Today, we’re beginning another inquiry in our ongoing look at the amicus data at the Court. We’re looking at two questions, one decade at a time: (1) are amici supporting appellants or appellees more often on the winning side; and (2) one area of law at a time, do amici supporting appellants or amici supporting appellees have the higher winning percentage? Thus, we take another incremental step (but not the final one) toward determining where amicus briefs are most effective.
Between 1990 and 1999, 178 amicus briefs were filed supporting appellants in civil cases and 78 were filed supporting appellees. Overall, 72.82% of the appellants’ amici wound up on the winning side, while only 41.82% of the appellees won.
For the decade – leaving aside the areas of law in which only two or three briefs were filed – appellants in government and administrative law cases were the most successful amici, winning 87.5% of the time. Tort appellants’ amici won 83.72% of their cases. On the other edge of the spectrum, amici of insurance law appellants won only 58.33% of their cases and constitutional law appellants’ amici won only half the time. Government and administrative law appellants’ amici were far more successful than appellees’ amici were – as mentioned above, appellants won 87.5% while appellees won none. Tort appellants’ amici were far more successful than appellees too – 83.72% to 41.18%. Winning percentages were quite close in three areas of law – civil procedure (66.67% for appellants’ amici, 66.67% for appellees’ amici), constitutional law (50% for appellants’ amici, 42.86% for appellees’ amici), and insurance law (58.33% for appellants’ amici, 61.11% for appellees’ amici).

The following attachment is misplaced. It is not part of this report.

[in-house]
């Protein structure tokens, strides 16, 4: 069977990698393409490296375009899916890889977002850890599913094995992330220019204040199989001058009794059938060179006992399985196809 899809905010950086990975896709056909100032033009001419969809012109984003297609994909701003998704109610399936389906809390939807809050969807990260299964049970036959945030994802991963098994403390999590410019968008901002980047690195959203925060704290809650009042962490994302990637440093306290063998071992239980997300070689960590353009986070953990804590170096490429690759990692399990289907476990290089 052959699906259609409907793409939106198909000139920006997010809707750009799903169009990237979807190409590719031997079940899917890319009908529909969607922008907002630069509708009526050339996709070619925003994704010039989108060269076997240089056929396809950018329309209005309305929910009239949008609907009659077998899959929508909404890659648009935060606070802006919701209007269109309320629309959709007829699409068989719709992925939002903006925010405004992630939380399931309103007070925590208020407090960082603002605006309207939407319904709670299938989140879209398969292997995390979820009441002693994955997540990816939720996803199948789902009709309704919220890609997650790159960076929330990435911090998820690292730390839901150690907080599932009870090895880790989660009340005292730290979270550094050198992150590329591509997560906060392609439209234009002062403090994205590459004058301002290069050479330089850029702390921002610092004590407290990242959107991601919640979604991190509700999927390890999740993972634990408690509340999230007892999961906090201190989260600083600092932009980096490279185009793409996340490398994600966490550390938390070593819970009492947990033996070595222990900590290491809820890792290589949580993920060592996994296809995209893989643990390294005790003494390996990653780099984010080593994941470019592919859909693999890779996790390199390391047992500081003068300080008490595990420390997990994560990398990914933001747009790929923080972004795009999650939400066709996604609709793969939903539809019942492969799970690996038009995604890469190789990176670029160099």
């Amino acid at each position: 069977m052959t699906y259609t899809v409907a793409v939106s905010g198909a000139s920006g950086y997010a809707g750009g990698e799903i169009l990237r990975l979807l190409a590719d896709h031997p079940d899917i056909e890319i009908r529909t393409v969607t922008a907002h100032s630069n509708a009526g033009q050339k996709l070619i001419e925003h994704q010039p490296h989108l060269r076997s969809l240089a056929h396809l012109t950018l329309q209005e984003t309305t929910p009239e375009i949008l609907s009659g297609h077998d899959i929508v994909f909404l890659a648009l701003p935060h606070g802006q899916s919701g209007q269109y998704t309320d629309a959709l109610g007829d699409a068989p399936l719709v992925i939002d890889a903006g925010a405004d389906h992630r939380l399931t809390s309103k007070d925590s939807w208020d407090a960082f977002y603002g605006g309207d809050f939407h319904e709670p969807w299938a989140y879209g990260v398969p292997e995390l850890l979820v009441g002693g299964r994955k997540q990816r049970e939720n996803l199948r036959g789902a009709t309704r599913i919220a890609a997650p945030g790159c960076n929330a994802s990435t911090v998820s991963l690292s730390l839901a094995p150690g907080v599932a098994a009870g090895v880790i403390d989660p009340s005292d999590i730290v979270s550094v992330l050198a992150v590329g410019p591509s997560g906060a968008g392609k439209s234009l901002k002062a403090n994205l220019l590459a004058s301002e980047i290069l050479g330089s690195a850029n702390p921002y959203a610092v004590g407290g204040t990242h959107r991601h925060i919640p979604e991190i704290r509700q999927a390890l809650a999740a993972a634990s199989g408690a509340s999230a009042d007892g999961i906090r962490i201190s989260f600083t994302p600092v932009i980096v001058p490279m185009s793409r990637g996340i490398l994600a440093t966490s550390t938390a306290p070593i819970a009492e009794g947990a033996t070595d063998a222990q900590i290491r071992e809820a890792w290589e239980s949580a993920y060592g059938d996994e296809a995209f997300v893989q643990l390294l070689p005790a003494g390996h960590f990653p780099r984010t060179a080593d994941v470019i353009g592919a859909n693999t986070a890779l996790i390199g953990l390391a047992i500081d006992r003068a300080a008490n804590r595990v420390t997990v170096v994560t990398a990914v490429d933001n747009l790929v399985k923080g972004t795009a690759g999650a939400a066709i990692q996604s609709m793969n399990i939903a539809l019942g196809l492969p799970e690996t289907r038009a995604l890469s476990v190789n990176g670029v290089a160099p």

Join us back here next time as we review the (sparse) data for amici in criminal cases during the 1990s.
Image courtesy of Flickr by Romain Pontida (no changes).